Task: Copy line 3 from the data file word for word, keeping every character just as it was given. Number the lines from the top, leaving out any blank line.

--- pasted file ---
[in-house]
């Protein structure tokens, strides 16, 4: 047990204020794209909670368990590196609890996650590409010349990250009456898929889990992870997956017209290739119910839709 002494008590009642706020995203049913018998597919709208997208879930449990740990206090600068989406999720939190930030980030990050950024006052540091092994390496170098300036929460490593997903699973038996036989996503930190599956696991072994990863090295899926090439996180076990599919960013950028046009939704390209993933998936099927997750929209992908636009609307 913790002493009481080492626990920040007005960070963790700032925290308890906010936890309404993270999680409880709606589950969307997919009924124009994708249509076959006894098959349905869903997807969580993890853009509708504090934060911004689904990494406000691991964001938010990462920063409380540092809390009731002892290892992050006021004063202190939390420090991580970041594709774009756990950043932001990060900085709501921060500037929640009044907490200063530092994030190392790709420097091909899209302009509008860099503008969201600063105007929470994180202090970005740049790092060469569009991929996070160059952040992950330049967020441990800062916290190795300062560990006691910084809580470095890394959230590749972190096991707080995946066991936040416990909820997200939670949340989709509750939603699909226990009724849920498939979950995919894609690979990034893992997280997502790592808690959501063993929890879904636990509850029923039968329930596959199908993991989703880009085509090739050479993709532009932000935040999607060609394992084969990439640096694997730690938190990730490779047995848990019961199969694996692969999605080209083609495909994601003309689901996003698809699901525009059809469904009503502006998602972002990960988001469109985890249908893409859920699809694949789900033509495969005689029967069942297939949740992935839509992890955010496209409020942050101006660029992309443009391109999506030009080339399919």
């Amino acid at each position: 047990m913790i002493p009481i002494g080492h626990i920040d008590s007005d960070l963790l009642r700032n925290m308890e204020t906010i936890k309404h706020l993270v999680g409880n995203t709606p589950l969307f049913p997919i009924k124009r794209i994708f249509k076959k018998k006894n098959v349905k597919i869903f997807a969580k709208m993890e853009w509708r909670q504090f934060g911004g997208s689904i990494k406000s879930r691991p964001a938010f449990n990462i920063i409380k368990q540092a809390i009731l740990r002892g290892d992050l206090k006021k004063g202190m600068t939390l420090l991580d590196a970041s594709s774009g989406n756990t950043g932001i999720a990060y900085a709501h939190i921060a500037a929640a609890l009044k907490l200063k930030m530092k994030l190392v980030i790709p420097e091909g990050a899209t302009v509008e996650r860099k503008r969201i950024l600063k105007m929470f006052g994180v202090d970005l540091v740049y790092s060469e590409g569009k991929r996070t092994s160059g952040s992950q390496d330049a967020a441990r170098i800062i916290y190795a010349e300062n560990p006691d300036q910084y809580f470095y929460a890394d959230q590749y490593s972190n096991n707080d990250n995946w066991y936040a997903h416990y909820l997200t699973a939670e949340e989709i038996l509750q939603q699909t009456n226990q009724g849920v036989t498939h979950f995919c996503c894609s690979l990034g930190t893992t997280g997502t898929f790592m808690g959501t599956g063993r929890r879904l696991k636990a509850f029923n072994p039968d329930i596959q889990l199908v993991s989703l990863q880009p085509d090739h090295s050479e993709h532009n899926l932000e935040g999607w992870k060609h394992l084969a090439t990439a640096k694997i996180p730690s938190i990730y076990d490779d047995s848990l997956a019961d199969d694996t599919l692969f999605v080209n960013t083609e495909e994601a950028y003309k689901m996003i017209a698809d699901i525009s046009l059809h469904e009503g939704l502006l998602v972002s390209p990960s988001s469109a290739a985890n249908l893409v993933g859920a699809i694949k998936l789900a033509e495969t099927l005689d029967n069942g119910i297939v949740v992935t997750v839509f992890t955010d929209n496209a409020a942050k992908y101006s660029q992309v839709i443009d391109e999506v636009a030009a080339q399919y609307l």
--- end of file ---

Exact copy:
């Amino acid at each position: 047990m913790i002493p009481i002494g080492h626990i920040d008590s007005d960070l963790l009642r700032n925290m308890e204020t906010i936890k309404h706020l993270v999680g409880n995203t709606p589950l969307f049913p997919i009924k124009r794209i994708f249509k076959k018998k006894n098959v349905k597919i869903f997807a969580k709208m993890e853009w509708r909670q504090f934060g911004g997208s689904i990494k406000s879930r691991p964001a938010f449990n990462i920063i409380k368990q540092a809390i009731l740990r002892g290892d992050l206090k006021k004063g202190m600068t939390l420090l991580d590196a970041s594709s774009g989406n756990t950043g932001i999720a990060y900085a709501h939190i921060a500037a929640a609890l009044k907490l200063k930030m530092k994030l190392v980030i790709p420097e091909g990050a899209t302009v509008e996650r860099k503008r969201i950024l600063k105007m929470f006052g994180v202090d970005l540091v740049y790092s060469e590409g569009k991929r996070t092994s160059g952040s992950q390496d330049a967020a441990r170098i800062i916290y190795a010349e300062n560990p006691d300036q910084y809580f470095y929460a890394d959230q590749y490593s972190n096991n707080d990250n995946w066991y936040a997903h416990y909820l997200t699973a939670e949340e989709i038996l509750q939603q699909t009456n226990q009724g849920v036989t498939h979950f995919c996503c894609s690979l990034g930190t893992t997280g997502t898929f790592m808690g959501t599956g063993r929890r879904l696991k636990a509850f029923n072994p039968d329930i596959q889990l199908v993991s989703l990863q880009p085509d090739h090295s050479e993709h532009n899926l932000e935040g999607w992870k060609h394992l084969a090439t990439a640096k694997i996180p730690s938190i990730y076990d490779d047995s848990l997956a019961d199969d694996t599919l692969f999605v080209n960013t083609e495909e994601a950028y003309k689901m996003i017209a698809d699901i525009s046009l059809h469904e009503g939704l502006l998602v972002s390209p990960s988001s469109a290739a985890n249908l893409v993933g859920a699809i694949k998936l789900a033509e495969t099927l005689d029967n069942g119910i297939v949740v992935t997750v839509f992890t955010d929209n496209a409020a942050k992908y101006s660029q992309v839709i443009d391109e999506v636009a030009a080339q399919y609307l």